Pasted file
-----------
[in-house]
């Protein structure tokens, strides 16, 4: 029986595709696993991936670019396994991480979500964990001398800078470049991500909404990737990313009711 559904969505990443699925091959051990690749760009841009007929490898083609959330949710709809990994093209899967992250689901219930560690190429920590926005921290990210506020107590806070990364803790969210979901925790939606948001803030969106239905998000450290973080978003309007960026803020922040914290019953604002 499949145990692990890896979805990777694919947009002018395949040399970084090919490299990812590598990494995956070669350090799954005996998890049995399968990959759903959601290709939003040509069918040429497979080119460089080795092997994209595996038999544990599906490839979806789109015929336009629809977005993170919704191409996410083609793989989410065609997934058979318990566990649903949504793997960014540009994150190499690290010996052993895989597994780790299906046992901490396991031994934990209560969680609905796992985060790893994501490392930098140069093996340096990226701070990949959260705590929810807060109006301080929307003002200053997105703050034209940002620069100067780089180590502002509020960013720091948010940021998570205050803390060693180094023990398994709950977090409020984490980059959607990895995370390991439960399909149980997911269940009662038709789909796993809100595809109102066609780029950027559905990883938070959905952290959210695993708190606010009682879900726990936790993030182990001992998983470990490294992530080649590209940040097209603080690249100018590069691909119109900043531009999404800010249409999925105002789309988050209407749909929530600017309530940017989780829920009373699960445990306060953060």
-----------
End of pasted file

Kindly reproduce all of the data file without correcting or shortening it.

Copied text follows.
[in-house]
């Protein structure tokens, strides 16, 4: 029986595709696993991936670019396994991480979500964990001398800078470049991500909404990737990313009711 559904969505990443699925091959051990690749760009841009007929490898083609959330949710709809990994093209899967992250689901219930560690190429920590926005921290990210506020107590806070990364803790969210979901925790939606948001803030969106239905998000450290973080978003309007960026803020922040914290019953604002 499949145990692990890896979805990777694919947009002018395949040399970084090919490299990812590598990494995956070669350090799954005996998890049995399968990959759903959601290709939003040509069918040429497979080119460089080795092997994209595996038999544990599906490839979806789109015929336009629809977005993170919704191409996410083609793989989410065609997934058979318990566990649903949504793997960014540009994150190499690290010996052993895989597994780790299906046992901490396991031994934990209560969680609905796992985060790893994501490392930098140069093996340096990226701070990949959260705590929810807060109006301080929307003002200053997105703050034209940002620069100067780089180590502002509020960013720091948010940021998570205050803390060693180094023990398994709950977090409020984490980059959607990895995370390991439960399909149980997911269940009662038709789909796993809100595809109102066609780029950027559905990883938070959905952290959210695993708190606010009682879900726990936790993030182990001992998983470990490294992530080649590209940040097209603080690249100018590069691909119109900043531009999404800010249409999925105002789309988050209407749909929530600017309530940017989780829920009373699960445990306060953060």